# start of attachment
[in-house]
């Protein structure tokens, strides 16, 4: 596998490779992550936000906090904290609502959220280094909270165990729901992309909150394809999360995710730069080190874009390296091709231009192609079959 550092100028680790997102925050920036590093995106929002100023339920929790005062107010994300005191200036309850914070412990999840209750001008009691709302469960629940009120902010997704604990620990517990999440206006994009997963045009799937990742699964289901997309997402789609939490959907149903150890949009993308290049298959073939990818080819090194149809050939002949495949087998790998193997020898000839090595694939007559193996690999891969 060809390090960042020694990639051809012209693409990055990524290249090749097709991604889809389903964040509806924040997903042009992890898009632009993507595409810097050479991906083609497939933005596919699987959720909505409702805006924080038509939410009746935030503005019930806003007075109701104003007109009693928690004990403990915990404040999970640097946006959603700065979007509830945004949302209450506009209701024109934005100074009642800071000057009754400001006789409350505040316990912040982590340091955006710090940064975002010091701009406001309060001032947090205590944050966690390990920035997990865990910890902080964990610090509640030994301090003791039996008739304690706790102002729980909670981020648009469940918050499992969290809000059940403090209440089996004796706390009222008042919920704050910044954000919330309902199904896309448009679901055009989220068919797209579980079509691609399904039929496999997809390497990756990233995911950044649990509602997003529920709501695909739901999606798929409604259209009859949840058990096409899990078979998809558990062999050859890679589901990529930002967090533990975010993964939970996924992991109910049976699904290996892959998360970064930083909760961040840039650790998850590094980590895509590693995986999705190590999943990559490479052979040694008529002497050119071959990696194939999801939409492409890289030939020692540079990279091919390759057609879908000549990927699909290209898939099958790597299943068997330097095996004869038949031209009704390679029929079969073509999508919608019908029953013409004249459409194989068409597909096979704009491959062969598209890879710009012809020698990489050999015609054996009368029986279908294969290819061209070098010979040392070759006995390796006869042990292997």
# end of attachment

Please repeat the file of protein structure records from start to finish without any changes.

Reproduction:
[in-house]
């Protein structure tokens, strides 16, 4: 596998490779992550936000906090904290609502959220280094909270165990729901992309909150394809999360995710730069080190874009390296091709231009192609079959 550092100028680790997102925050920036590093995106929002100023339920929790005062107010994300005191200036309850914070412990999840209750001008009691709302469960629940009120902010997704604990620990517990999440206006994009997963045009799937990742699964289901997309997402789609939490959907149903150890949009993308290049298959073939990818080819090194149809050939002949495949087998790998193997020898000839090595694939007559193996690999891969 060809390090960042020694990639051809012209693409990055990524290249090749097709991604889809389903964040509806924040997903042009992890898009632009993507595409810097050479991906083609497939933005596919699987959720909505409702805006924080038509939410009746935030503005019930806003007075109701104003007109009693928690004990403990915990404040999970640097946006959603700065979007509830945004949302209450506009209701024109934005100074009642800071000057009754400001006789409350505040316990912040982590340091955006710090940064975002010091701009406001309060001032947090205590944050966690390990920035997990865990910890902080964990610090509640030994301090003791039996008739304690706790102002729980909670981020648009469940918050499992969290809000059940403090209440089996004796706390009222008042919920704050910044954000919330309902199904896309448009679901055009989220068919797209579980079509691609399904039929496999997809390497990756990233995911950044649990509602997003529920709501695909739901999606798929409604259209009859949840058990096409899990078979998809558990062999050859890679589901990529930002967090533990975010993964939970996924992991109910049976699904290996892959998360970064930083909760961040840039650790998850590094980590895509590693995986999705190590999943990559490479052979040694008529002497050119071959990696194939999801939409492409890289030939020692540079990279091919390759057609879908000549990927699909290209898939099958790597299943068997330097095996004869038949031209009704390679029929079969073509999508919608019908029953013409004249459409194989068409597909096979704009491959062969598209890879710009012809020698990489050999015609054996009368029986279908294969290819061209070098010979040392070759006995390796006869042990292997």